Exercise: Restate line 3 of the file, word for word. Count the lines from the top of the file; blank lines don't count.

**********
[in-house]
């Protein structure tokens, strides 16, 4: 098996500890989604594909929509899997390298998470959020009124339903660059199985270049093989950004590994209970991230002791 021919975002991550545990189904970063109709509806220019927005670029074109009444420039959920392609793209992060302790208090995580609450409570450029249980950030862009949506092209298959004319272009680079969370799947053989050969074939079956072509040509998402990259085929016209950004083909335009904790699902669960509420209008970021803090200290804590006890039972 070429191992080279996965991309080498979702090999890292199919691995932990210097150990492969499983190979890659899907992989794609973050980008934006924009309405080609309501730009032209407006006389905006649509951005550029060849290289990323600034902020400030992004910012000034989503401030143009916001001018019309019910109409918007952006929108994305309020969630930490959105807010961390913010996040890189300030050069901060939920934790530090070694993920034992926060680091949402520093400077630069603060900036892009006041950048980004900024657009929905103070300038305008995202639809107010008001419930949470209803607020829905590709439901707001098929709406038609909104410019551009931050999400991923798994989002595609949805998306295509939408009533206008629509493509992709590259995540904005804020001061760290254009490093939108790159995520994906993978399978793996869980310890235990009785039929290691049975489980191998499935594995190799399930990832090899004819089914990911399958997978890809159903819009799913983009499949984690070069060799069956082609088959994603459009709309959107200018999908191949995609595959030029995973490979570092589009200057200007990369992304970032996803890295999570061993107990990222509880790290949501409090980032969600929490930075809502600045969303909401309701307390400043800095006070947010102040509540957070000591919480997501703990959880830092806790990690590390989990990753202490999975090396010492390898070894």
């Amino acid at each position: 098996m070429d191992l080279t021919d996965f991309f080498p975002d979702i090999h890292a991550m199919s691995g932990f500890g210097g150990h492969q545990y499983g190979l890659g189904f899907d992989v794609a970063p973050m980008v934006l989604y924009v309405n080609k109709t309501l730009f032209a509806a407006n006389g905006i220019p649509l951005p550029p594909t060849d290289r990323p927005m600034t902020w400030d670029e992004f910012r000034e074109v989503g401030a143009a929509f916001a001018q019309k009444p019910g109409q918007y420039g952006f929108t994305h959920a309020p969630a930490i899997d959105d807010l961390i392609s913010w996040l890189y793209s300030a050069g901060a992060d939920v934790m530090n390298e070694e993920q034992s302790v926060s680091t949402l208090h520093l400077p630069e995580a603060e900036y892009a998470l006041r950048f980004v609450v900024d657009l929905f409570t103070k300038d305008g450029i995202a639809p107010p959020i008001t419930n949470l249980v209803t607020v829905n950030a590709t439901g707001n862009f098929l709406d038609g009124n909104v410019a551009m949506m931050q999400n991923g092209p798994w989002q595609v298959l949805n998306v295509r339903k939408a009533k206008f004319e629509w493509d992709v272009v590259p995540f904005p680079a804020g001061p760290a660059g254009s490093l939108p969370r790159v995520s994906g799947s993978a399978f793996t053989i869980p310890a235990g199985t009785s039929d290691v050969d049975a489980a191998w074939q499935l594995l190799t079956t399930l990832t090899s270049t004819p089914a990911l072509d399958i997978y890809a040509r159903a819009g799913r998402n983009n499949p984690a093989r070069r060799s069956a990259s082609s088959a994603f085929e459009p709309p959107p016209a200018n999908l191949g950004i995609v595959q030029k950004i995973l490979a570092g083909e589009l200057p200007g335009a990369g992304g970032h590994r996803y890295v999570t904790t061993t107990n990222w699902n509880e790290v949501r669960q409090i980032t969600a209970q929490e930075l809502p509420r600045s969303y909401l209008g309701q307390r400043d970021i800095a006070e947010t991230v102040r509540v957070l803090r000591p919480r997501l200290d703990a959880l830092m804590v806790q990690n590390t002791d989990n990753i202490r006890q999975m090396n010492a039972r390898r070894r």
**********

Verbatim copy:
């Amino acid at each position: 098996m070429d191992l080279t021919d996965f991309f080498p975002d979702i090999h890292a991550m199919s691995g932990f500890g210097g150990h492969q545990y499983g190979l890659g189904f899907d992989v794609a970063p973050m980008v934006l989604y924009v309405n080609k109709t309501l730009f032209a509806a407006n006389g905006i220019p649509l951005p550029p594909t060849d290289r990323p927005m600034t902020w400030d670029e992004f910012r000034e074109v989503g401030a143009a929509f916001a001018q019309k009444p019910g109409q918007y420039g952006f929108t994305h959920a309020p969630a930490i899997d959105d807010l961390i392609s913010w996040l890189y793209s300030a050069g901060a992060d939920v934790m530090n390298e070694e993920q034992s302790v926060s680091t949402l208090h520093l400077p630069e995580a603060e900036y892009a998470l006041r950048f980004v609450v900024d657009l929905f409570t103070k300038d305008g450029i995202a639809p107010p959020i008001t419930n949470l249980v209803t607020v829905n950030a590709t439901g707001n862009f098929l709406d038609g009124n909104v410019a551009m949506m931050q999400n991923g092209p798994w989002q595609v298959l949805n998306v295509r339903k939408a009533k206008f004319e629509w493509d992709v272009v590259p995540f904005p680079a804020g001061p760290a660059g254009s490093l939108p969370r790159v995520s994906g799947s993978a399978f793996t053989i869980p310890a235990g199985t009785s039929d290691v050969d049975a489980a191998w074939q499935l594995l190799t079956t399930l990832t090899s270049t004819p089914a990911l072509d399958i997978y890809a040509r159903a819009g799913r998402n983009n499949p984690a093989r070069r060799s069956a990259s082609s088959a994603f085929e459009p709309p959107p016209a200018n999908l191949g950004i995609v595959q030029k950004i995973l490979a570092g083909e589009l200057p200007g335009a990369g992304g970032h590994r996803y890295v999570t904790t061993t107990n990222w699902n509880e790290v949501r669960q409090i980032t969600a209970q929490e930075l809502p509420r600045s969303y909401l209008g309701q307390r400043d970021i800095a006070e947010t991230v102040r509540v957070l803090r000591p919480r997501l200290d703990a959880l830092m804590v806790q990690n590390t002791d989990n990753i202490r006890q999975m090396n010492a039972r390898r070894r």